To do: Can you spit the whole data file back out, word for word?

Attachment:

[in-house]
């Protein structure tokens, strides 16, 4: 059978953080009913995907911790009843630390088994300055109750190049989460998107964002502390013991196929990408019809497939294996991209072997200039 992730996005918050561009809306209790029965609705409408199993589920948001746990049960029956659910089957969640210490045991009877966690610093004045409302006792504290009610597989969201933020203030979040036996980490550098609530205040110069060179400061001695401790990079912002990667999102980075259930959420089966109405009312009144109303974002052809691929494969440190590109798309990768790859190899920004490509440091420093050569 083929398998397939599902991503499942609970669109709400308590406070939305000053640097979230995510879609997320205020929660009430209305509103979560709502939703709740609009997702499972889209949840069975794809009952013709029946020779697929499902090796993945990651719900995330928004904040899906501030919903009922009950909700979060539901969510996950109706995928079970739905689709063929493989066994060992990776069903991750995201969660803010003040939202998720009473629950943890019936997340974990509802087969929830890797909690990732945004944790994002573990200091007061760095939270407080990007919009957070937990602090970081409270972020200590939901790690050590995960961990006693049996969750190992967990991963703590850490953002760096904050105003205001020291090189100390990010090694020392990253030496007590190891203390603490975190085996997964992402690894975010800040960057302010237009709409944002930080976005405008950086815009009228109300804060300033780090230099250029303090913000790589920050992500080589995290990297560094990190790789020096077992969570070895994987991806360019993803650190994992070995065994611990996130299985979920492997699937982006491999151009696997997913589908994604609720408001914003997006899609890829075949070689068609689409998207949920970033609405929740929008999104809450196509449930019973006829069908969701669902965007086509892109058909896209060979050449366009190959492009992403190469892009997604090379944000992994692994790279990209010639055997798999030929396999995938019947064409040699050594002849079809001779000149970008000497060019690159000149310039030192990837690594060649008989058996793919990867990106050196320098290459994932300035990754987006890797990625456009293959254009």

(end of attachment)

[in-house]
């Protein structure tokens, strides 16, 4: 059978953080009913995907911790009843630390088994300055109750190049989460998107964002502390013991196929990408019809497939294996991209072997200039 992730996005918050561009809306209790029965609705409408199993589920948001746990049960029956659910089957969640210490045991009877966690610093004045409302006792504290009610597989969201933020203030979040036996980490550098609530205040110069060179400061001695401790990079912002990667999102980075259930959420089966109405009312009144109303974002052809691929494969440190590109798309990768790859190899920004490509440091420093050569 083929398998397939599902991503499942609970669109709400308590406070939305000053640097979230995510879609997320205020929660009430209305509103979560709502939703709740609009997702499972889209949840069975794809009952013709029946020779697929499902090796993945990651719900995330928004904040899906501030919903009922009950909700979060539901969510996950109706995928079970739905689709063929493989066994060992990776069903991750995201969660803010003040939202998720009473629950943890019936997340974990509802087969929830890797909690990732945004944790994002573990200091007061760095939270407080990007919009957070937990602090970081409270972020200590939901790690050590995960961990006693049996969750190992967990991963703590850490953002760096904050105003205001020291090189100390990010090694020392990253030496007590190891203390603490975190085996997964992402690894975010800040960057302010237009709409944002930080976005405008950086815009009228109300804060300033780090230099250029303090913000790589920050992500080589995290990297560094990190790789020096077992969570070895994987991806360019993803650190994992070995065994611990996130299985979920492997699937982006491999151009696997997913589908994604609720408001914003997006899609890829075949070689068609689409998207949920970033609405929740929008999104809450196509449930019973006829069908969701669902965007086509892109058909896209060979050449366009190959492009992403190469892009997604090379944000992994692994790279990209010639055997798999030929396999995938019947064409040699050594002849079809001779000149970008000497060019690159000149310039030192990837690594060649008989058996793919990867990106050196320098290459994932300035990754987006890797990625456009293959254009």